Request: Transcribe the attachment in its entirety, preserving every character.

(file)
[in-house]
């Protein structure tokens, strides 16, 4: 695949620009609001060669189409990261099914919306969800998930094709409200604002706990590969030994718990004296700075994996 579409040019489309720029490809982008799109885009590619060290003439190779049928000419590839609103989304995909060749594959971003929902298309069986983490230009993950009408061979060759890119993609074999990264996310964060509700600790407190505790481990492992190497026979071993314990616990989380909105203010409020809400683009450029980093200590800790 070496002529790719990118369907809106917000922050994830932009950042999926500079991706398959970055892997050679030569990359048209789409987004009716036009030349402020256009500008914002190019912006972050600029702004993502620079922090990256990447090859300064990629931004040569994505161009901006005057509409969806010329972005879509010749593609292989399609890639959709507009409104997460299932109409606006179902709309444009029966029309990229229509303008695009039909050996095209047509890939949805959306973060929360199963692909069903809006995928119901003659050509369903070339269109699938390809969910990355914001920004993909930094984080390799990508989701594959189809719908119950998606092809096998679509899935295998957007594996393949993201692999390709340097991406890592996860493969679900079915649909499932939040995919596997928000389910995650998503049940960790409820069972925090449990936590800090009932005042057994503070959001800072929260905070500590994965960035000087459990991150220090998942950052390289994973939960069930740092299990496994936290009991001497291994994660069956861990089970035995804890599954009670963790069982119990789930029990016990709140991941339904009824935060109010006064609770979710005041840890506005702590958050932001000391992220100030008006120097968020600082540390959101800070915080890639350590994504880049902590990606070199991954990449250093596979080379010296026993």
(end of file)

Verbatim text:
[in-house]
């Protein structure tokens, strides 16, 4: 695949620009609001060669189409990261099914919306969800998930094709409200604002706990590969030994718990004296700075994996 579409040019489309720029490809982008799109885009590619060290003439190779049928000419590839609103989304995909060749594959971003929902298309069986983490230009993950009408061979060759890119993609074999990264996310964060509700600790407190505790481990492992190497026979071993314990616990989380909105203010409020809400683009450029980093200590800790 070496002529790719990118369907809106917000922050994830932009950042999926500079991706398959970055892997050679030569990359048209789409987004009716036009030349402020256009500008914002190019912006972050600029702004993502620079922090990256990447090859300064990629931004040569994505161009901006005057509409969806010329972005879509010749593609292989399609890639959709507009409104997460299932109409606006179902709309444009029966029309990229229509303008695009039909050996095209047509890939949805959306973060929360199963692909069903809006995928119901003659050509369903070339269109699938390809969910990355914001920004993909930094984080390799990508989701594959189809719908119950998606092809096998679509899935295998957007594996393949993201692999390709340097991406890592996860493969679900079915649909499932939040995919596997928000389910995650998503049940960790409820069972925090449990936590800090009932005042057994503070959001800072929260905070500590994965960035000087459990991150220090998942950052390289994973939960069930740092299990496994936290009991001497291994994660069956861990089970035995804890599954009670963790069982119990789930029990016990709140991941339904009824935060109010006064609770979710005041840890506005702590958050932001000391992220100030008006120097968020600082540390959101800070915080890639350590994504880049902590990606070199991954990449250093596979080379010296026993």